Yes, that was it. Horatio wrapped his mind around this conceit, because it made sense and their plan was still safe. Of course, Fletcher knew time was of the essence and took the letter himself to Waltham Chase. A hard ride, but he could conceivably ride there and back before the ship sailed... and this man was taking his place until he returned. Of course...
Resting himself in this sanguine notion, Horatio watched Carlyle interact with the captain with a detached and somewhat amused air. Pellew had his 'suffering fools gladly' expression on, the kind that any knowledgeable man would take as a distinct warning. Carlyle wasn't, of course; he was leaning too far over and too close, and speaking too loudly. Bracegirdle was standing directly behind the captain, and he seemed ready to leap across the desk at any moment and push Carlyle forcibly away from his superior officer. Horatio struggled to suppress a smile.
"Thank you, captain," Carlyle finally said, noisily stacking the papers together and bundling them from Pellew's desk, "I asked your crew to ready the sling, so we'll have your man off the ship in no time."
Pellew folded his hands and merely nodded, his expression a carefully controlled glare.
"Now then, there's this other matter," Carlyle continued jauntily as he tucked the papers into his satchel, "I understand you have a Mr. Kennedy on board, who was blinded in this accident."
Pellew nodded, his eyes matching the wariness in Horatio's soul. "Yes. Although his blindness may not be permanent."
"Hm. Well, if it is permanent you'll need to get him ashore before you set sail, which as I'm told is day after tomorrow. When do you want me to come for him?"
Come for him...those words made Horatio shiver. Pellew, however, merely looked at the man sternly and said, "If that is necessary I will send word to your office. Until then there is a good chance Mr. Kennedy will regain his sight, rendering this conversation a waste of time."
Carlyle slowly straightened. "Captain, I apologize if my manner seems brusque to you. And I do hope that your man becomes sound and whole again; however, in my line of work I've learned that it's best to plan for the worst rather than the best possibility. Kennedy might regain his sight; my experience has shown me that he probably will not. Therefore I must go in that direction. We can always cancel any plans we may have if they are not deemed necessary."
It was intended as reassurance, Horatio knew; still, the way Carlyle said these things hinted toward sarcasm, as if he saw himself as more knowing than Pellew, and therefore he should not be argued against. Horatio could see Pellew's eyebrows twitch, and knew he was thinking the exact same thing.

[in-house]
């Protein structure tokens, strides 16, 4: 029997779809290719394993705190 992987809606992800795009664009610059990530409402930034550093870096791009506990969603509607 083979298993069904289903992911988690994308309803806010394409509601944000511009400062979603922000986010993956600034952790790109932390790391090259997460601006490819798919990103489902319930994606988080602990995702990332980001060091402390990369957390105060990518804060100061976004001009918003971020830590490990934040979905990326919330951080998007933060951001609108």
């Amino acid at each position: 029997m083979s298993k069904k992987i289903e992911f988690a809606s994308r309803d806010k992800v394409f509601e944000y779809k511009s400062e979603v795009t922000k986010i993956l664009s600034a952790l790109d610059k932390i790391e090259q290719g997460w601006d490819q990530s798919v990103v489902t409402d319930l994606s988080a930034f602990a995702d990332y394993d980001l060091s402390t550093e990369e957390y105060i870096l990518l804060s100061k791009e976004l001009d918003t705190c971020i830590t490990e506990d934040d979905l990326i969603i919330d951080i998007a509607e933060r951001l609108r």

"Now," Carlyle pulled out some more papers and laid them on Pellew's desk, "Here are Mr. Kennedy's discharge papers, you don't need to sign them of course, but I thought you should take possession of them to save time should the need arise."
Pellew frowned at them in distaste and said nothing. Horatio stared at them and thought of death warrants and writs of execution. He looked away.
"And these..." Carlyle pulled some more papers out of his satchel, "Hm...well, this bears a little explaining, I suppose. There's a young gentleman named Titus Dunbridge who's offered to escort Mr. Kennedy home, should he need it."
Horatio felt another surge of dread, and fought against it. Fletcher had to be on his way to Waltham Chase...
Pellew nodded his acknowledgement, but with his eyes on Horatio replied, "Where Mr. Kennedy spends his time ashore is yet to be decided, Mr. Carlyle. He himself has expressed reluctance to return to his home, and I will not force him to return to a place he finds less than hospitable."
Carlyle froze, and it was at that moment that Horatio realized that he was firmly in Dunbridge's camp. He hated the man even more.
After an awkward pause Carlyle cleared his throat, "Well - of course, captain, I admire you for your loyalty to your men. But please bear in mind that Mr. Kennedy expressed whatever wishes he had after suffering a severe trauma; he may not have been saying what he meant."
Pellew didn't blink. "What do you mean, sir?"
Carlyle straightened again, quicker. "Captain Pellew, Mr. Kennedy is an aristocrat, born to the privileged class; and he has relatives who want him home, or at least are not averse to his returning there. To not want to return to his home, to a place where he was nurtured and cared for, especially in his condition, warrants some investigation; it is the opinion of the board that his injuries may have affected his thinking to the point where he has become irrational."